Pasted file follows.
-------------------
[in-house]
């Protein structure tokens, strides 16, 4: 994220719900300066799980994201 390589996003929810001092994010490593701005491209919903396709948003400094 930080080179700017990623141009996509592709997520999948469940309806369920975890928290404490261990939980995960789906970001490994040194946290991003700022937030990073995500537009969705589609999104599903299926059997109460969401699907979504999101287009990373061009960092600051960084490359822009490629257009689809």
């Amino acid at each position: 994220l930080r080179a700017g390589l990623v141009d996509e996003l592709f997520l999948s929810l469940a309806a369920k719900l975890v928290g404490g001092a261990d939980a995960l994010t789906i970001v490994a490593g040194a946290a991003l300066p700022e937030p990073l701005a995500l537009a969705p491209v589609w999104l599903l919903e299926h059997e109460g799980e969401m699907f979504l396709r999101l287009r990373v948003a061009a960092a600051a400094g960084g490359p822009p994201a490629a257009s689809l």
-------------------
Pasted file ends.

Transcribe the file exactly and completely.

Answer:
[in-house]
């Protein structure tokens, strides 16, 4: 994220719900300066799980994201 390589996003929810001092994010490593701005491209919903396709948003400094 930080080179700017990623141009996509592709997520999948469940309806369920975890928290404490261990939980995960789906970001490994040194946290991003700022937030990073995500537009969705589609999104599903299926059997109460969401699907979504999101287009990373061009960092600051960084490359822009490629257009689809």
């Amino acid at each position: 994220l930080r080179a700017g390589l990623v141009d996509e996003l592709f997520l999948s929810l469940a309806a369920k719900l975890v928290g404490g001092a261990d939980a995960l994010t789906i970001v490994a490593g040194a946290a991003l300066p700022e937030p990073l701005a995500l537009a969705p491209v589609w999104l599903l919903e299926h059997e109460g799980e969401m699907f979504l396709r999101l287009r990373v948003a061009a960092a600051a400094g960084g490359p822009p994201a490629a257009s689809l």